Servicio de Información Comunitario sobre Investigación y Desarrollo - CORDIS

MULTIMO data application server

A collection of Open Source routines, involving Linux, Apache, Zope, Plone, MySql, Scilab among the others, that allow to browse and first analyse multiparametric data stored in a heterogeneous format.

From the user point of view the main advantage is the possibility of browsing through datasets recorded on different volcanoes, with different instruments, with different sampling frequencies, stored in different formats, all via a consistent, user-friendly interface that transparently runs queries to the database, gets the data from the main storage units, generates the graphs and produces dynamically generated web pages to interact with the user. And when we say user, we refer to a full class of people that maybe interested to using the dynamic web interface. In fact, the Zope application server allows definition of the user privileges, both for what concerns data access, and procedures. In this way we can offer a similar interface to the routine operator that does the monitoring, and to the researcher and to the volcano observatory director, but they will be able to act on different levels of detail on the data, perhaps using different sets of routines.

Handling a volcanic crisis and doing research on volcanic data are completely different tasks. However, they share common problems to be solved. One of these is the handling of huge amounts of etherogeneous data. At the current time, this handling is done in a completely different way in any university and in any volcano observatory. This implies that e.g. in the moment of a crisis a researcher arriving at a foreign country to help the local observatory staff (if any...) has to find its way among the "usual" problems of how the data is stored, where is it, how it is time-stamped and so on, stealing precious time to more high level and important tasks such as the ones more linked to answering the questions: "What is going on?" and "What is going to happen next?".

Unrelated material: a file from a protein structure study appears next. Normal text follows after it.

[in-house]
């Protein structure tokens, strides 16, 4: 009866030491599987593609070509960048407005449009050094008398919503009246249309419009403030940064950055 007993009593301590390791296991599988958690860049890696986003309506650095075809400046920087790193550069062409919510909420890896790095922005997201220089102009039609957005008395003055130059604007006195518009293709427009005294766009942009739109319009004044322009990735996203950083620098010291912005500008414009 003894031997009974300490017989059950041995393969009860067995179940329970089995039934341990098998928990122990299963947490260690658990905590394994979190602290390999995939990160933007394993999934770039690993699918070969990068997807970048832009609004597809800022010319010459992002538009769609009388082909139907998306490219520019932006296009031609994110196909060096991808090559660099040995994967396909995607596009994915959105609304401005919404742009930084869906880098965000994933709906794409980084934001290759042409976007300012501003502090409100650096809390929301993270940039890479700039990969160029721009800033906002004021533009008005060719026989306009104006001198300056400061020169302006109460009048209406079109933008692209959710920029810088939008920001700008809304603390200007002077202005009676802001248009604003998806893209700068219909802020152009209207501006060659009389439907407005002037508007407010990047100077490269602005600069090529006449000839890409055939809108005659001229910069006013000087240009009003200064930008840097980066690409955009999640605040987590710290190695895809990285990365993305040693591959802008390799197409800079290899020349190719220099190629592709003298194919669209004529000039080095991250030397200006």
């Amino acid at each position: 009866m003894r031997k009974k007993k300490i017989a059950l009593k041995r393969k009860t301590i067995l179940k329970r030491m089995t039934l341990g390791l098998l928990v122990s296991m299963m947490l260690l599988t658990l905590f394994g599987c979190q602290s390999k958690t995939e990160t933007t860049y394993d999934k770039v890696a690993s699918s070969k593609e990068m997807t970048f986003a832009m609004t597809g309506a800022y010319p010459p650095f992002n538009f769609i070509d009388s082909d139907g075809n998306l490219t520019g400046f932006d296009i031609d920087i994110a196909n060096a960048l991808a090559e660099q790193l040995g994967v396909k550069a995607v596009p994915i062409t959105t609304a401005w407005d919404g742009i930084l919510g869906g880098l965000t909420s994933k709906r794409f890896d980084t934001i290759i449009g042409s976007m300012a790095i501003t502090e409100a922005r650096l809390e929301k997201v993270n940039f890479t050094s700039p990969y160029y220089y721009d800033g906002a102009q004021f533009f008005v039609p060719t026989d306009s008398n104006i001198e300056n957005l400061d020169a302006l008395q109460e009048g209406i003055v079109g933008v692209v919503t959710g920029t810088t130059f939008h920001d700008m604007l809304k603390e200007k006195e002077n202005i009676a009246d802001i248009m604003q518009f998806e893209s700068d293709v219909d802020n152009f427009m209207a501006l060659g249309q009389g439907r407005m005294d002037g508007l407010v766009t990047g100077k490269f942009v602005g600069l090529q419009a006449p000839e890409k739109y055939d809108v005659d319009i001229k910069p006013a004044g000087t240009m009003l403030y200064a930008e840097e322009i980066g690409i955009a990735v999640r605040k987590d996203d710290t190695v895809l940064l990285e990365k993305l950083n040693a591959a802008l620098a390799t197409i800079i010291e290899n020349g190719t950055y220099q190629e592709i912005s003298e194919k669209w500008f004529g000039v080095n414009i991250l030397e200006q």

Even if the foreign researcher decides to use his/her own software, there is always the issue of how to convert the existing data to the format his/her software can handle. Moreover, there is also the issue of licensing, i.e. paying the license fees to the owners of the software, which most of the time is proprietary and commercial. And the so-called "pirating" is not really a nice nor fair solution!

The building of a full and consistent set of tools based on the open source framework is therefore a major result that comes out of MULTIMO. We really hope that this is just the beginning, i.e. that the MULTIMO developed routines will be the base of a continuously growing environment that maybe further specialized and expanded.

We consider particularly important the realization of a full dynamical web environment that allows for the execution and monitoring of the results of many different approaches, including the stochastic one, for which the commercial approach is the standard, probably because this kind of time series analysis was mostly developed for processing economic time series. In this case, the choice of "going open source" is one with particularly important social implications, especially for third world countries.

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Dip. Georisorse e Territorio, Università di Udine
Via Cotonificio 114
33100 Udine
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